Intel Maximum Turbo Frequency delivers up to 36% more performance for i9-12900K in Cinebench
With the announcement of 12th Gen Core, Alder Lake CPUs Intel said farewell to the traditional nomenclature describing processor power, namely Thermal Design Power (TDP). This value, typically referred to as PL1 (Power Limit 1) has now been renamed to Processor Base Power (PBP). Intel CPUs have been known to notoriously go beyond advertised TDP, which was often caused by the extended duration (Tau) of PL2 (Power Limit 2) by motherboard vendors, to the point where they become overclocking and marketing features.
Intel is now moving away from TDP nomenclature in favor of PBP and Maximum Turbo Power (MTP), previously referred to as PL2. Which is now being used by Intel in marketing slides, including official performance metrics. With all that in mind, reviewers will have to ensure to use the correct mode when comparing with competing solutions to avoid comparing CPUs in different power modes. This could skew the results in favor of more power-hungry CPUs.
Intel Alder Lake Power Naming Convention, Source: Intel
Detailed performance metrics are still under an embargo, which is why we can only find not-so-accurate official performance charts compiled before Microsoft and AMD released an L3 latency fix for Ryzen CPUs on Windows 11 operating system. Luckily for us, Wofstame, who is Lenovo China Gaming Desktop Product Planning Manager, mistakenly posted a chart featuring a comparison of Alder Lake CPUs in PL1 and PL2 modes in Cinebench R20 multi-thread benchmark. This demonstrates how much more performance would Maximum Turbo Power mode give to each of the three new 12th Gen Core K-series CPUs.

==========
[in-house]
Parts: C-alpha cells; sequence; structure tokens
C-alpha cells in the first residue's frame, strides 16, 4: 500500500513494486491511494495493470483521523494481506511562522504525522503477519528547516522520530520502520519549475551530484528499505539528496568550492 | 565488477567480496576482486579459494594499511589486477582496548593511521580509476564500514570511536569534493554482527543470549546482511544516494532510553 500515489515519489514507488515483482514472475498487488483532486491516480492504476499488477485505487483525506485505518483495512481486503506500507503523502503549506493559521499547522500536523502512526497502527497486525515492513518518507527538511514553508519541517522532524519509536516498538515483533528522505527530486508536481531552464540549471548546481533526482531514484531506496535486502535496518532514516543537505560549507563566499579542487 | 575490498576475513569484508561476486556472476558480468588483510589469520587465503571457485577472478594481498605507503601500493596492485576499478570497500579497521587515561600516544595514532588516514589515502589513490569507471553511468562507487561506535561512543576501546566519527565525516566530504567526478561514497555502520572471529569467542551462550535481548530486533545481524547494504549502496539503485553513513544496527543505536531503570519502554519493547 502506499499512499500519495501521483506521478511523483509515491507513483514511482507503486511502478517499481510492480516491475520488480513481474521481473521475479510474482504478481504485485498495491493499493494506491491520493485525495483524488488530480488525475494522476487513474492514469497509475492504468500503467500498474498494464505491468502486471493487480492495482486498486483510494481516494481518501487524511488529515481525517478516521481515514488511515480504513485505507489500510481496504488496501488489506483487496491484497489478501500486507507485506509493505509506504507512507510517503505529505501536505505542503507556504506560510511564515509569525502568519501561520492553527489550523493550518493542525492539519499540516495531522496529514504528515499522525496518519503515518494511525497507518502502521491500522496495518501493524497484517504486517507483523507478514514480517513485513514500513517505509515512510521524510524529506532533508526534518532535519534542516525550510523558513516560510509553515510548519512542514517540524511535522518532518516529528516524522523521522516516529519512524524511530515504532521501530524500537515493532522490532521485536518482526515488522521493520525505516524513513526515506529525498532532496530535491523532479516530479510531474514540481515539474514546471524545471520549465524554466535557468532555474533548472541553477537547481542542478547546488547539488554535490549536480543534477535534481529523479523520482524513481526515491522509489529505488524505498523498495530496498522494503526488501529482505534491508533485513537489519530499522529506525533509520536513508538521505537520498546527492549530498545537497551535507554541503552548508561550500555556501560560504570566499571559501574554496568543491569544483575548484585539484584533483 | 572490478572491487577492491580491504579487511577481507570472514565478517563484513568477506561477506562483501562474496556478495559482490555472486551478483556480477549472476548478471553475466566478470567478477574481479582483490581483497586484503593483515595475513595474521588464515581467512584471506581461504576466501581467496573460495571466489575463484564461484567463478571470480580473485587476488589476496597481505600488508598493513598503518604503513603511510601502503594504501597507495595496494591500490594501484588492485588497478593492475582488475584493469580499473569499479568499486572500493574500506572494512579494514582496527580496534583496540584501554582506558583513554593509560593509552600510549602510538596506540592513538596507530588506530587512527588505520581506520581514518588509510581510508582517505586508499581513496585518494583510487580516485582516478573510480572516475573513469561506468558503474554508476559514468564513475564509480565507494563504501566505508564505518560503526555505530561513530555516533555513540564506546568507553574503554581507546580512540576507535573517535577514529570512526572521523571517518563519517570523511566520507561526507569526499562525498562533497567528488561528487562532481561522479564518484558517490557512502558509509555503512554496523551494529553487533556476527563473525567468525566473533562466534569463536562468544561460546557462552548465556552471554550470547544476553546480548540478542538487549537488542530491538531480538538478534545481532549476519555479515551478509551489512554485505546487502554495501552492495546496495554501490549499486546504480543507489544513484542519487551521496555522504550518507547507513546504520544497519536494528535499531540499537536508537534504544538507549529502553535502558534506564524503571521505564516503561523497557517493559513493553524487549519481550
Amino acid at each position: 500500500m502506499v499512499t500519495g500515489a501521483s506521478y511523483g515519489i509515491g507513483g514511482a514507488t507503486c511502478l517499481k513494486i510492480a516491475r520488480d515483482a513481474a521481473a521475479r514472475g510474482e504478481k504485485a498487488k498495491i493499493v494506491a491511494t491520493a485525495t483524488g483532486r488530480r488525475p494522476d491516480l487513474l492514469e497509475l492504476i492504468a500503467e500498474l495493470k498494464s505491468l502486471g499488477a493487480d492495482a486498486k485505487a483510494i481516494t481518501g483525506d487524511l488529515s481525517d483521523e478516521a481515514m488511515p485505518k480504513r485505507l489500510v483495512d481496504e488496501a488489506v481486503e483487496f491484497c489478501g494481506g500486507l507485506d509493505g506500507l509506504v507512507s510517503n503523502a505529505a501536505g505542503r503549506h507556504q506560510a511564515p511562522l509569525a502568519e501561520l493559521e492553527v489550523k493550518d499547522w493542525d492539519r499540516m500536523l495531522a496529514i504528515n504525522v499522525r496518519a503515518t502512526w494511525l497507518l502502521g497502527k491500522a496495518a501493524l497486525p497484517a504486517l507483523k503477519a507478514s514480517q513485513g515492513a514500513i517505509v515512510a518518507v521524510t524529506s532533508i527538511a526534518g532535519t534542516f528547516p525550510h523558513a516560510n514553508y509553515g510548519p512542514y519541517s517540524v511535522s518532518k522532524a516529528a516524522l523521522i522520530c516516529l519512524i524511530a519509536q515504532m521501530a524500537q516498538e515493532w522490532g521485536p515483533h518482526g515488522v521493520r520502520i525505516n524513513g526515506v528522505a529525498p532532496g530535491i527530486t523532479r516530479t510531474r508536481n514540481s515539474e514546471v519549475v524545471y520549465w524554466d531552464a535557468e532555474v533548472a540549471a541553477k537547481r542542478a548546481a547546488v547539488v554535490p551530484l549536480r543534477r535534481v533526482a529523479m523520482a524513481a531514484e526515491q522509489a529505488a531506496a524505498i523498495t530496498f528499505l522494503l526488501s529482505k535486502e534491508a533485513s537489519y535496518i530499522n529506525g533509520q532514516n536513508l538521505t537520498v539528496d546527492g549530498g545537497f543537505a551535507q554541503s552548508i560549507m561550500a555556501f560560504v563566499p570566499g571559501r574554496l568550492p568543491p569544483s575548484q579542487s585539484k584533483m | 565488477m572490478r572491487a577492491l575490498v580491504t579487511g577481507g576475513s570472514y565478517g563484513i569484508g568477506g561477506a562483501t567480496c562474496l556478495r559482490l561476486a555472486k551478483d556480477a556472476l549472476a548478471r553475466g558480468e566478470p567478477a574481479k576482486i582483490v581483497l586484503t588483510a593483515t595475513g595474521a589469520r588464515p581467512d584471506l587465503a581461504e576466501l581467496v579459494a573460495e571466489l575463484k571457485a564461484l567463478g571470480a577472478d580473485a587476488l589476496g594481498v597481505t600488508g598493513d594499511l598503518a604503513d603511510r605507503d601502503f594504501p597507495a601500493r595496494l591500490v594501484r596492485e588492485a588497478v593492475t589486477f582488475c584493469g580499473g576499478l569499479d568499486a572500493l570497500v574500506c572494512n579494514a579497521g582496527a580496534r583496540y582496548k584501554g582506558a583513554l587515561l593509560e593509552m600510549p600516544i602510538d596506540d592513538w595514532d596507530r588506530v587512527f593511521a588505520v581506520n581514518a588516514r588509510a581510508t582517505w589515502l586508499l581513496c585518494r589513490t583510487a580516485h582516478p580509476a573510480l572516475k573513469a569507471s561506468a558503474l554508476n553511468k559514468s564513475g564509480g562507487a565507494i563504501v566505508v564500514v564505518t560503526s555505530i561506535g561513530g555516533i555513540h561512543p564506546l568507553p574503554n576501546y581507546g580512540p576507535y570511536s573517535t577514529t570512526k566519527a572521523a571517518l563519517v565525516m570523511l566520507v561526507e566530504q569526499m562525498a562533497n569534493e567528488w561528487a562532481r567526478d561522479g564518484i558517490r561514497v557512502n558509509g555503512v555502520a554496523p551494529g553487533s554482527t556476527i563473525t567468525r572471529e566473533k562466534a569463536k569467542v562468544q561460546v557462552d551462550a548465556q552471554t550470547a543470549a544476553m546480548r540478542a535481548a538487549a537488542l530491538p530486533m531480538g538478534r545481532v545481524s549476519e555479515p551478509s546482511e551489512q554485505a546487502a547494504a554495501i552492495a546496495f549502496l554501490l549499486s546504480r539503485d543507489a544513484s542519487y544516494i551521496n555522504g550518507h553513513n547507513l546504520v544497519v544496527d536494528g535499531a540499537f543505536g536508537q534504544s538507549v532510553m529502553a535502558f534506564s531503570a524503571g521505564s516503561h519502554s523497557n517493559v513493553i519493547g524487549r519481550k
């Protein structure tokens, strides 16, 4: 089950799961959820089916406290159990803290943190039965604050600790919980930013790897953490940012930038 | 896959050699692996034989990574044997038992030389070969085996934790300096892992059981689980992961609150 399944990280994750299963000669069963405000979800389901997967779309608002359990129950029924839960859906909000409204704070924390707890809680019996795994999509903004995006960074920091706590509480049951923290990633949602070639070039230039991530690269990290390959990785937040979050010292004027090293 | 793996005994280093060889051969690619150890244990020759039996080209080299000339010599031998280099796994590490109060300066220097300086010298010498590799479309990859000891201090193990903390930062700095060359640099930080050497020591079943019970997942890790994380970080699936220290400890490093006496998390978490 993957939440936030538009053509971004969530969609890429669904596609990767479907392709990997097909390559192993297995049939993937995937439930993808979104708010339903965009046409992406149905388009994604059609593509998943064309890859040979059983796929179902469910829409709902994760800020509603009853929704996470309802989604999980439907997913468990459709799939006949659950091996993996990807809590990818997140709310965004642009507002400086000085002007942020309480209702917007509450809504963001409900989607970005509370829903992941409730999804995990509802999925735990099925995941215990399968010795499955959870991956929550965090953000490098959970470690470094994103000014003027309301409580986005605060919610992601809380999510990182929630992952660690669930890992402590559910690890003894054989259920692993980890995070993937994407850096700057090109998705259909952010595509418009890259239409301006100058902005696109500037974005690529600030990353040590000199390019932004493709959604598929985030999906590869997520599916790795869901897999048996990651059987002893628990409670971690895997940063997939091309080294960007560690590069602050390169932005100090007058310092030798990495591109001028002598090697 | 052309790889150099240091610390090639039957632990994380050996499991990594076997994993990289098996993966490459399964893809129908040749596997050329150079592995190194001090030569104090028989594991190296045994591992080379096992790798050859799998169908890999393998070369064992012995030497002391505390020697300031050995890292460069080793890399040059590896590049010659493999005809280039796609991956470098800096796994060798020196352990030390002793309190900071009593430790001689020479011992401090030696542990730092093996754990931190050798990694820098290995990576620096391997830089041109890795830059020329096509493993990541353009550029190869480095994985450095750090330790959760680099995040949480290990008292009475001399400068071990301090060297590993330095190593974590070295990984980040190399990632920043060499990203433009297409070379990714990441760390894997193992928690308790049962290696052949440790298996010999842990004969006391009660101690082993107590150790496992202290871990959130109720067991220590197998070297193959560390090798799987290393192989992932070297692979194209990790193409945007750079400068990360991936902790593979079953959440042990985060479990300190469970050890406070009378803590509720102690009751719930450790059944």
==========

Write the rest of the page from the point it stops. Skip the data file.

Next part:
- Intel Core i9-12900K: PL2 – 10180, PL1 – 7492, PL2/PL1 – 136%
- Intel Core i7-12700K: PL2 – 8677, PL1 – 6689, PL2/PL1 – 130%
- Intel Core i5-12600K: PL2 – 6551 , PL1 – 5953 , PL2/PL1 – 110%
According to those results, a flagship 16-core Core i9-12900K would see 36% higher performance in PL1=PL2 mode compared to stock settings, whereas the Core i7-12700K would be 30% faster. Interestingly, the 10-core i5-12600K would only see a 10% benefit when forcing MTP mode.
Intel 12th Gen Core “Alder Lake” Cinebench R20, Source: Wolfstame/Lenovo
Intel Alder Lake-S CPUs are now to launch on November 4th. Retailers have already begun taking preorders and reviewers are finishing their tests which should go live at the same time as sales. This, however, has not prevented even the US biggest retailers from shipping the CPUs early to customers, who are now forced to wait for their Z690 motherboard to arrive.
|Intel 12th Gen Core Series (Alder Lake-S)|
|VideoCardz||Cores / Threads||E-Core (Base/Boost)||P-Core (Base/Boost)||Turbo Boost Max 3.0||PL1/PL2|